Task lists are often tiered. The simplest tiered system includes a general to-do list (or task-holding file) to record all the tasks the person needs to accomplish, and a daily to-do list which is created each day by transferring tasks from the general to-do list.
Task lists are often prioritized:
A daily list of things to do, numbered in the order of their importance, and done in that order one at a time until daily time allows, is attributed to consultant Ivy Lee (1877-1934) as the most profitable advice received by Charles M. Schwab (1862-1939), president of the Bethlehem Steel Corporation.
An early advocate of “ABC” prioritization was Alan Lakein, in 1973. In his system “A” items were the most important (“A-1” the most important within that group), “B” next most important, “C” least important. A particular method of applying the ABC method assigns “A” to tasks to be done within a day, “B” a week, and “C” a month.
To prioritize a daily task list, one either records the tasks in the order of highest priority, or assigns them a number after they are listed (“1” for highest priority, “2” for second highest priority, etc.) which indicates in which order to execute the tasks. The latter method is generally faster, allowing the tasks to be recorded more quickly.
Another way of prioritizing compulsory tasks (group A) is to put the most unpleasant one first. When it‘s done, the rest of the list feels easier. Groups B and C can benefit from the same idea, but instead of doing the first task (which is the most unpleasant) right away, it gives motivation to do other tasks from the list to avoid the first one.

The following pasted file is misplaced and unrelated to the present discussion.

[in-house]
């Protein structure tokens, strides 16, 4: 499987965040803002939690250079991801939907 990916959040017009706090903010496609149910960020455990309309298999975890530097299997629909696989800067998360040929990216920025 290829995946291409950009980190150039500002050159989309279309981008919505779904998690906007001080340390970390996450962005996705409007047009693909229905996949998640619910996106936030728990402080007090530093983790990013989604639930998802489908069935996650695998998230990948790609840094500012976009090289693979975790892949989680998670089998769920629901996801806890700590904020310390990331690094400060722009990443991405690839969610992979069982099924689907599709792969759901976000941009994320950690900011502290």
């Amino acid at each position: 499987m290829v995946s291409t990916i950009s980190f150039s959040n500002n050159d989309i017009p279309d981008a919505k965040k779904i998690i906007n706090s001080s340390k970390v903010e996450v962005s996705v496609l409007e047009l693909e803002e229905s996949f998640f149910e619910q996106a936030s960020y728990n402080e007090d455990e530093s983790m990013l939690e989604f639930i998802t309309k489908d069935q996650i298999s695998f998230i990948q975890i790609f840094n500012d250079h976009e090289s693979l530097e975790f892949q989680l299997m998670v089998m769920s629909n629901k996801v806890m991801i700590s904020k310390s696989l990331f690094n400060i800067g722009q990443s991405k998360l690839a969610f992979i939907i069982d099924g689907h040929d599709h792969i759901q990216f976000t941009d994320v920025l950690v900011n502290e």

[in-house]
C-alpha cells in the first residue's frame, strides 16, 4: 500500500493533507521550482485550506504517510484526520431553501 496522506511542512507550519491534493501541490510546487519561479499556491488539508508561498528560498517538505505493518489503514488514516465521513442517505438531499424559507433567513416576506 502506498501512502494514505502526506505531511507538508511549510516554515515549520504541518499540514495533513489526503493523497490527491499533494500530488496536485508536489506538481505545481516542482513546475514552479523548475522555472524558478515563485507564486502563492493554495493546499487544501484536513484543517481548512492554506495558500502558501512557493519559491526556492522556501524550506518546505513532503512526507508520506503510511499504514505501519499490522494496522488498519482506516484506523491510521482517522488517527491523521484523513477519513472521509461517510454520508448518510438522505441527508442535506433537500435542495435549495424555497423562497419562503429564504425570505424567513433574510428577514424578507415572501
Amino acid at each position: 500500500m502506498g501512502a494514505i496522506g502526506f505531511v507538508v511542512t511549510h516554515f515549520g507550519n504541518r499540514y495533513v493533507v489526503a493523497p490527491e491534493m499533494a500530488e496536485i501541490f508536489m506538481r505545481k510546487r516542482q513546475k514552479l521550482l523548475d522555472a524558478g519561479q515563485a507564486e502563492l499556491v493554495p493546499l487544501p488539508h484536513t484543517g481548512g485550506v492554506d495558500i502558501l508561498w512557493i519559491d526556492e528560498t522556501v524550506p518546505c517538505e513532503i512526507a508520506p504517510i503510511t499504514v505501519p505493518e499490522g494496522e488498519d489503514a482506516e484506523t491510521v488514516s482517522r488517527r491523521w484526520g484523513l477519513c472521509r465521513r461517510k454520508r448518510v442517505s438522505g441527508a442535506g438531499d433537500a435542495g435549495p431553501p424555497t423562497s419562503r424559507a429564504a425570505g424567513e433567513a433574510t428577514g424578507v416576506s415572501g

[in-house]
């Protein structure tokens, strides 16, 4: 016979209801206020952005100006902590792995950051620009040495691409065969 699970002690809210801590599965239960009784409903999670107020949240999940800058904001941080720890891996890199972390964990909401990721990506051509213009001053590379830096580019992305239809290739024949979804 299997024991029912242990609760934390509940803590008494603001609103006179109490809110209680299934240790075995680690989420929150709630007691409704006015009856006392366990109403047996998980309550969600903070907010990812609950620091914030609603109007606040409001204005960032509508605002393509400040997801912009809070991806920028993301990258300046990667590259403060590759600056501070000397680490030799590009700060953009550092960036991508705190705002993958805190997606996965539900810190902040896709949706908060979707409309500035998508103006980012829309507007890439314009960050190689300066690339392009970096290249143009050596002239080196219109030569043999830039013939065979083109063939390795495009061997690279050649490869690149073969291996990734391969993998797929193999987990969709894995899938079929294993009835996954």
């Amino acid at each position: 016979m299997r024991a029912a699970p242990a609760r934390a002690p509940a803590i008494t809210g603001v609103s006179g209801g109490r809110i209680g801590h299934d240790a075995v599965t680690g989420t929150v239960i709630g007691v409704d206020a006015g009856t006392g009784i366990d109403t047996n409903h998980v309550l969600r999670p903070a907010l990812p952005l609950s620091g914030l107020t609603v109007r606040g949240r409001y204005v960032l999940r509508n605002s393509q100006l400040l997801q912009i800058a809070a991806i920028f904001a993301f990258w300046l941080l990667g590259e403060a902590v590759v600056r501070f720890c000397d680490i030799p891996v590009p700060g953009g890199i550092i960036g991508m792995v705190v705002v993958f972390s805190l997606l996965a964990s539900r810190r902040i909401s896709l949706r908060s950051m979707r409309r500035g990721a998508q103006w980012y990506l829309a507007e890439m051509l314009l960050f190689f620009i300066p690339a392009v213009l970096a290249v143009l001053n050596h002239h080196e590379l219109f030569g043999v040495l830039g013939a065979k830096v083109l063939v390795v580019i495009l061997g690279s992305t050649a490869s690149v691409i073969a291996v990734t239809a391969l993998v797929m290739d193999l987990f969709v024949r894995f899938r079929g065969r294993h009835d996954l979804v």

A completely different approach which argues against prioritising altogether was put forward by British author Mark Forster in his book “Do It Tomorrow and Other Secrets of Time Management”. This is based on the idea of operating “closed” to-do lists, instead of the traditional “open” to-do list. He argues that the traditional never-ending to-do lists virtually guarantees that some of your work will be left undone. This approach advocates getting all your work done, every day, and if you are unable to achieve it helps you diagnose where you are going wrong and what needs to change.
Why Make a Task List?
How you keep track of the work you have to do can have a great impact on how effectively you manage your time. Making a written list (called a “task list” or “to-do list”) of everything that needs to get done is a simple, yet amazingly powerful, strategy. In fact, students who have attended our time management programs have consistently rated the task list as THE single most effective time planning tool.
One of the most useful aspects of task listing is that it provides a reality check for students at both ends of the spectrum of workload stress. A few students feel overwhelmed and stressed out because they overestimate how much work they have to do and the time needed to do it. Making a task list enables these students to get a realistic picture of their workload and helps them to realize it’s more manageable than they assumed or imagined.
Task listing provides an equally important reality check for students who underestimate their workload and have a serious lack of awareness of how much work there really is to do. They habitually put things off with the assumption that they’ll have time to do it “later,” and as a result end up always being behind and handing work in late, or not at all.
Making a list of academic tasks on a regular basis provides several other benefits:
You’ll be less likely to forget even minor tasks
You can determine which tasks have high priority and need to be done first, ensuring that deadlines will be met
You’ll have both a short- and long-range view of the work coming up
You may procrastinate less when you have a realistic idea of how much work needs to be done